The Quest for PageRank

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PageRank is a number that Google uses to represent how important a page is for the search engine. As more and more people start exclusively using Google, the PageRank method for assigning importance becomes a priority for content producers wanting to rank higher in search results. But as with everything, there are those who will accumulate rank organically and those for whom the end justifies the means.
Organically accumulating PageRank would mean regularly writing content that breaks news, encourages debate, or provides ‘evergreen’ material that creates long-term value for users (for example, tutorials, how-to’s and so on). This kind of content naturally gets linked to as other people report on news that you have broken, or write responses to debates you have started, or link to your tutorials/how-to’s for their respective readers. Furthermore, this process can be sped up by using social media sites and making your content instantly available to a larger audience.
Not everyone, however, wants to write their way to a naturally high PageRank. On the other side are people who are willing to manipulate their PageRank using frowned-upon techniques such as buying links (or link-based advertisements) from sites that rank higher thank you (to drive traffic as well as increase your PageRank). Furthermore, there has always been a persistent effort by webmasters to get listed in open directories such as dmoz and Wikipedia. While these latter communities build up their importance and their ranking by creating value for millions of people, others try to benefit from it without putting the effort in.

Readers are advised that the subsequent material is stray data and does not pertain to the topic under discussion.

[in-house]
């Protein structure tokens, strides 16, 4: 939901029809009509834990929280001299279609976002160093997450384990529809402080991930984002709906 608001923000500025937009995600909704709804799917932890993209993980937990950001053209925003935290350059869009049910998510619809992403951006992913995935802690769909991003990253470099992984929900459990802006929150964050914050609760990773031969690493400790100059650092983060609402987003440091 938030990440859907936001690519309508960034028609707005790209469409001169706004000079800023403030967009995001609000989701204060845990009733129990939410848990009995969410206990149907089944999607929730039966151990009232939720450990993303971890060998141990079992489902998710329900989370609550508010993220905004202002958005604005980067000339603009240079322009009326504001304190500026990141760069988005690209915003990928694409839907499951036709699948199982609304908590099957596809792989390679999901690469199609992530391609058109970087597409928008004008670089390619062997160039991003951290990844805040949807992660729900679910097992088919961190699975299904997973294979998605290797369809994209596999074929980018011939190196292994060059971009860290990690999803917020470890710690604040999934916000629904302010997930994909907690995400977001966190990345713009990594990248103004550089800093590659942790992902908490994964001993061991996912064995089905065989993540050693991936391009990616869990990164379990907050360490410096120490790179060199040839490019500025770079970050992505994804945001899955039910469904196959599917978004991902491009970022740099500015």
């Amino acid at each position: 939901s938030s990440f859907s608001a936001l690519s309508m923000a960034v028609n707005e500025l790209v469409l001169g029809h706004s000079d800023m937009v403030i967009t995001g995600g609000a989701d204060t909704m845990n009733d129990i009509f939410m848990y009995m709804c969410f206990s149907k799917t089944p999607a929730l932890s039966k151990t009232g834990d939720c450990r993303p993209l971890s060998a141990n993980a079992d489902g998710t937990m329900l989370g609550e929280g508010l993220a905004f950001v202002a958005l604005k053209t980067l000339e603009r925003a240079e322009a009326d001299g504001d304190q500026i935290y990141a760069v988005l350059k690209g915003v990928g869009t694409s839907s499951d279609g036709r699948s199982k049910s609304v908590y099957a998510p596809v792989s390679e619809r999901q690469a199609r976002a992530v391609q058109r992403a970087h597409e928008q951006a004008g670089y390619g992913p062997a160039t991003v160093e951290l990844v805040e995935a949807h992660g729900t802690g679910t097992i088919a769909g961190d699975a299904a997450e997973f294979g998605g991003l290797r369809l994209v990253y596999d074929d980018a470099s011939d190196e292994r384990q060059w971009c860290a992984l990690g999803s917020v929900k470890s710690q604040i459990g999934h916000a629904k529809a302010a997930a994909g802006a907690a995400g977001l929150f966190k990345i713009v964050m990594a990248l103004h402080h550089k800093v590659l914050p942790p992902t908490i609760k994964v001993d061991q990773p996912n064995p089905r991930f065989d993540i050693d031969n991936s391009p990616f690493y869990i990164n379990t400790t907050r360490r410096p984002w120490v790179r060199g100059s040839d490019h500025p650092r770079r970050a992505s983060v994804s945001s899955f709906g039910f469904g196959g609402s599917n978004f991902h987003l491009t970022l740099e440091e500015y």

These ‘black-hat’ techniques that allow you to manipulate PageRank aren’t just bad for yourself and your image (as these ‘tricks’ have a tendency to be exposed at one point or another) but they are also bad for the community that you are abusing. For example, at one point a link from dmoz was PageRank gold. But recognizing the importance of those links, sleazy webmasters descending on the community to the point that it was reduced to a cordoned off section of the web, inhabited by spammers and fraudsters. To prevent a similar fate, Wikipedia, which once removed the nofollow tags on all outbound links, reinstated it so that the site wouldn’t be exploited for links.
While I don’t see these ‘manipulators’ stopping anytime soon, if we keep restating the message of natural growth, I think we can begin to make a difference. In the end, people that play within the system will be rewarded and people that try to circumvent the system will be locked out of the sandbox forever.

Cameron Olthuis

Cameron Olthuis

Cameron Olthuis

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  • Ben Cook

    Mu, you’ve really disappointed me! You’ve bought into Google’s FUD tactics. Buying links or advertising via links is not frowned upon by anyone but Google and even then, only if the links aren’t tagged with the nofollow tag. That’s just because their algorithm has placed a huge emphasis on links and yet is not able to deal with the practice of purchasing links. Besides, what constitutes a paid link? If you help me out with a problem on my site and I then link to you thanking you, does that count as a paid link? What if your help had monetary value? In a sense, isn’t linking to good quality content rewarding them with a link for the benefit and knowledge they provided you? Doesn’t that then become a paid link?